"It was awful!  Here we were, the finest players in the world, men who had devoted our very lives to the game, and it was all over!  The tournaments, the matches, everything - chess had been solved, white win in a dozen or so moves!"

About this time Capa's friends would break in, saying "Wait a minute, I never heard anything about all this!  What happened?"

"Why... we killed him, of course..."


Capa was a great story teller -- and by the way you mixed it up, Capa was the one who only looked 1 move, the best move, ahead Wink


orangehonda, great story, I've read it before so I know it's true Laughing

tyzebug, get urself a sense of humour - I know that in short supply in Singapore so try the local MacDonald's Smile


Only one move, but usually the best move


Chess takes lots of thinking. Grandmasters must think upto 25 depth to see long tactical moves.

GetClub Chess thinks 10-12 depth in one sec.

I play: Here Baby level takes 2 sec to think arround 15-16 depth.

While for some positions it can think more than 20 depth long. All depends on position of game.


smileative wrote:

tyzebug, get urself a sense of humour - I know that in short supply in Singapore so try the local MacDonald's

I tend to look for it in the Life section of the supermarkets, myself. :P (You can't deny that 1. it's a silly statement and 2. it was from Capablanca, not the patzer; though.)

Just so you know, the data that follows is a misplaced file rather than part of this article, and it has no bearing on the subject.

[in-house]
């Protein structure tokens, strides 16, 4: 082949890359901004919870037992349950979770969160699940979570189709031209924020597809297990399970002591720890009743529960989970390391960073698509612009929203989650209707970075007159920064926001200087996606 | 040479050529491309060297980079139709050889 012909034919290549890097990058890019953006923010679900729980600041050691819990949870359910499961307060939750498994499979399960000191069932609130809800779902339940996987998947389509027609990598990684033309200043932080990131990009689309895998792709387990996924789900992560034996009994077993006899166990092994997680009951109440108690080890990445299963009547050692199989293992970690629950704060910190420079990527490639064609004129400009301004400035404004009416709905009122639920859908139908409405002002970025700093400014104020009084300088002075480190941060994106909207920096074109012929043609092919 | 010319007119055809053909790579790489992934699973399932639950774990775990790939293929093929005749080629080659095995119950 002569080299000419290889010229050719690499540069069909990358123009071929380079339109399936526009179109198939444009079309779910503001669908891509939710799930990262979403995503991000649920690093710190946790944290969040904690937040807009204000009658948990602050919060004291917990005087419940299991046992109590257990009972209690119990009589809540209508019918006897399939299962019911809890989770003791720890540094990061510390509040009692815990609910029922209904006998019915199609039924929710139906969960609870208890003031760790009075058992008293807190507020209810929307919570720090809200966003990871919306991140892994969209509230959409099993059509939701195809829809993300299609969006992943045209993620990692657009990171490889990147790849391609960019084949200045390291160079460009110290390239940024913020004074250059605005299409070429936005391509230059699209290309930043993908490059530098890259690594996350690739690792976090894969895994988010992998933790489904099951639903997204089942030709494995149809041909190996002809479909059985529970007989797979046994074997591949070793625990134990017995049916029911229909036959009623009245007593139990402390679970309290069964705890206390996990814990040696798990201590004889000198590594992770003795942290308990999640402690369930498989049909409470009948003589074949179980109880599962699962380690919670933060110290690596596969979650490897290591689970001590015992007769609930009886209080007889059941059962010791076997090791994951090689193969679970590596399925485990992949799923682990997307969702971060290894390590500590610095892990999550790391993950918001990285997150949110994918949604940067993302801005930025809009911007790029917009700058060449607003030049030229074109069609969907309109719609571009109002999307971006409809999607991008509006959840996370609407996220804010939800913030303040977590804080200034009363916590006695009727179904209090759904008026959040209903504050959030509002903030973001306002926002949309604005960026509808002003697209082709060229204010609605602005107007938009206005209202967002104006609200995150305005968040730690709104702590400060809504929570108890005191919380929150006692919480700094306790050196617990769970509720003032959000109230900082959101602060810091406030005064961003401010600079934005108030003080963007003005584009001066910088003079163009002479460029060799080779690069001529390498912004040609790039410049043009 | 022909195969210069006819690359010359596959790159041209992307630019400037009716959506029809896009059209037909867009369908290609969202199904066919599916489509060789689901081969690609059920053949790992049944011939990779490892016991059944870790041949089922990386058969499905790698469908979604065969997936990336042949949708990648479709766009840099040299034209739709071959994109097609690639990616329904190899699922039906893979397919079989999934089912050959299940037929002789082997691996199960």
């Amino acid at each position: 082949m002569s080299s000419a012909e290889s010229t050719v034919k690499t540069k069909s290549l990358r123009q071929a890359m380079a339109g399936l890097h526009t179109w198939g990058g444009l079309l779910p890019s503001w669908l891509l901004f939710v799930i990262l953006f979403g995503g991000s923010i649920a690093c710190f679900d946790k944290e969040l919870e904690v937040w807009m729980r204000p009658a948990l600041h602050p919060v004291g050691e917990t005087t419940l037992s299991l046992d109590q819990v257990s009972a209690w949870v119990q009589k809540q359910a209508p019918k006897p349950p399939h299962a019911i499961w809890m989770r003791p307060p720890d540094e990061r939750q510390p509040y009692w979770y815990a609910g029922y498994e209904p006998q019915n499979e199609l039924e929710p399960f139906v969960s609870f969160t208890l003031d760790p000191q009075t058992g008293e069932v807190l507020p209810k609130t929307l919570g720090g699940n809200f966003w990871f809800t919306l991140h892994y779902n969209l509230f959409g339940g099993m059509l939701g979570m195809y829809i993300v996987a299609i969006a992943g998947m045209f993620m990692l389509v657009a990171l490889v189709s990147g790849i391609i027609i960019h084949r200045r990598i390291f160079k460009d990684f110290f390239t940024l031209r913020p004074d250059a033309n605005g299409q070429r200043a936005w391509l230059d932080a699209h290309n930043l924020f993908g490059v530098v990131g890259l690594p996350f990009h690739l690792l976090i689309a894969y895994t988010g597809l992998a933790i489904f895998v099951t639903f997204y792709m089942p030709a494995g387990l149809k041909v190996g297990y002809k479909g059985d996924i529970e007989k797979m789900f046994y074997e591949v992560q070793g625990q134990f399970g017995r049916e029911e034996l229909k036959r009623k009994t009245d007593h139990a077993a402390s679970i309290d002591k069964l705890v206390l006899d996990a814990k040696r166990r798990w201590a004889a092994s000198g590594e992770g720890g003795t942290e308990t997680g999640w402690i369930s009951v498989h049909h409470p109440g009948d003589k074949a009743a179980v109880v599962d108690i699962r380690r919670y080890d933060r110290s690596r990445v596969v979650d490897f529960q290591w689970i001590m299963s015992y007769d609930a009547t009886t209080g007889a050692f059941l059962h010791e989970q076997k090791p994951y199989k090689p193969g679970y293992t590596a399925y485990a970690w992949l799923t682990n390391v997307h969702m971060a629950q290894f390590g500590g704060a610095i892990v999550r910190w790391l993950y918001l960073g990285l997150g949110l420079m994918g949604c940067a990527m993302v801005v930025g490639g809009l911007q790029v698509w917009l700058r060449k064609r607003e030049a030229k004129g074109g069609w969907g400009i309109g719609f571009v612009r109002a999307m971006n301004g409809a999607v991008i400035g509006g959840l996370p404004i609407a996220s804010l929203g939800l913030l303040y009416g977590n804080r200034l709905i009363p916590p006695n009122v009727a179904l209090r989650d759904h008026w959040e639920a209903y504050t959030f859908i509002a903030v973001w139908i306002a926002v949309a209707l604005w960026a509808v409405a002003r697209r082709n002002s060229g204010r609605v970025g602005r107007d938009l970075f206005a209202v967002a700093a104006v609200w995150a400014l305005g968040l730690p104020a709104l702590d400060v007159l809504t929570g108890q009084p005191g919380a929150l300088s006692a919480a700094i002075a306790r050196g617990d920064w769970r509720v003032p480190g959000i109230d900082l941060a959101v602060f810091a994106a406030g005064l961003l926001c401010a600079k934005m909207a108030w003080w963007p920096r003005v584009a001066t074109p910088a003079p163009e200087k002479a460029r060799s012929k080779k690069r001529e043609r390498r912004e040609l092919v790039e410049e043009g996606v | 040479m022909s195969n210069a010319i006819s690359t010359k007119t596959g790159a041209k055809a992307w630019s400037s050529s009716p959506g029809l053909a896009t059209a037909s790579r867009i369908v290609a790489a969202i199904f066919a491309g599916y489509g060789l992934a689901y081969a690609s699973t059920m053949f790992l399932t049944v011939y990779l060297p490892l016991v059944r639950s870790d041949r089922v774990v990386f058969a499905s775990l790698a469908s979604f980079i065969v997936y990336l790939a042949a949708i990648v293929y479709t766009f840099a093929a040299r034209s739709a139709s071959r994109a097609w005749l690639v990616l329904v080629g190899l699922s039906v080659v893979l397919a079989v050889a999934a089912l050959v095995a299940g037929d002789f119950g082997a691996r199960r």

When Reti was asked how far ahead he calculates, he replied, "One move."

mkirk wrote:

Only one move, but usually the best move

For a player to find the best move he first needs to think ahead and see why his move is best, otherwise he is just recalling familiar positions.


Well, he doesn't allways need to see the following positions, sometimes a outpost for a knight might be a goal, even though the player doesn't necessarily see what he can do with it later on.


Would they actually –and really – calculate 20 moves ahead, they surely would then play 20 moves very fast. This is not the case. They usually play one move at the time, only openings (no calculations needed) or various exchanges (maybe 3 moves) they play fast.   

So, usually, they calculate one move ahead.

ps. I don’t know, but this is logical?